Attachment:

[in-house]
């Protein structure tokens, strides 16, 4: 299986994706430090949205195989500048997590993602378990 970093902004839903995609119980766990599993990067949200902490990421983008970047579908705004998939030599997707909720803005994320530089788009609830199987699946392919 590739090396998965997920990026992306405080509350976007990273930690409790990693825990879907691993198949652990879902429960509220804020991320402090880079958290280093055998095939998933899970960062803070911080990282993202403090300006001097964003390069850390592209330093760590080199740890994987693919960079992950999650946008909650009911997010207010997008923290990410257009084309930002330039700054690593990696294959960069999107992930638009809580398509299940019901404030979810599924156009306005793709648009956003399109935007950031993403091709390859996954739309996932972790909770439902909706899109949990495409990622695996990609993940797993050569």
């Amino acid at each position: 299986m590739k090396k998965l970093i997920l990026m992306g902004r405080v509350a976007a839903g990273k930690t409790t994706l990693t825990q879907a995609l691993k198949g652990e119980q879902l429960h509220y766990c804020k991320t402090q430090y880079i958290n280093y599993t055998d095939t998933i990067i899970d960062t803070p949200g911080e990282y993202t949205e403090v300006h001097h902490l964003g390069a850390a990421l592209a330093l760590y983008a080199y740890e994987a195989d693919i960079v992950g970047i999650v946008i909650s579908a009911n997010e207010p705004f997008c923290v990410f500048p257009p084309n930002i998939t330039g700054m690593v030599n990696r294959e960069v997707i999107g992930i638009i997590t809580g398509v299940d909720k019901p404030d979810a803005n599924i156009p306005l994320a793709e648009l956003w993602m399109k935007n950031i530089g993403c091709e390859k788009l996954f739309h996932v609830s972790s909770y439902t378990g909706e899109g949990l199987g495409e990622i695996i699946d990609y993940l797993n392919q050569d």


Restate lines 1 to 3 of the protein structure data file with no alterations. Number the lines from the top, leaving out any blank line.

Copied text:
[in-house]
């Protein structure tokens, strides 16, 4: 299986994706430090949205195989500048997590993602378990 970093902004839903995609119980766990599993990067949200902490990421983008970047579908705004998939030599997707909720803005994320530089788009609830199987699946392919 590739090396998965997920990026992306405080509350976007990273930690409790990693825990879907691993198949652990879902429960509220804020991320402090880079958290280093055998095939998933899970960062803070911080990282993202403090300006001097964003390069850390592209330093760590080199740890994987693919960079992950999650946008909650009911997010207010997008923290990410257009084309930002330039700054690593990696294959960069999107992930638009809580398509299940019901404030979810599924156009306005793709648009956003399109935007950031993403091709390859996954739309996932972790909770439902909706899109949990495409990622695996990609993940797993050569």
């Amino acid at each position: 299986m590739k090396k998965l970093i997920l990026m992306g902004r405080v509350a976007a839903g990273k930690t409790t994706l990693t825990q879907a995609l691993k198949g652990e119980q879902l429960h509220y766990c804020k991320t402090q430090y880079i958290n280093y599993t055998d095939t998933i990067i899970d960062t803070p949200g911080e990282y993202t949205e403090v300006h001097h902490l964003g390069a850390a990421l592209a330093l760590y983008a080199y740890e994987a195989d693919i960079v992950g970047i999650v946008i909650s579908a009911n997010e207010p705004f997008c923290v990410f500048p257009p084309n930002i998939t330039g700054m690593v030599n990696r294959e960069v997707i999107g992930i638009i997590t809580g398509v299940d909720k019901p404030d979810a803005n599924i156009p306005l994320a793709e648009l956003w993602m399109k935007n950031i530089g993403c091709e390859k788009l996954f739309h996932v609830s972790s909770y439902t378990g909706e899109g949990l199987g495409e990622i695996i699946d990609y993940l797993n392919q050569d």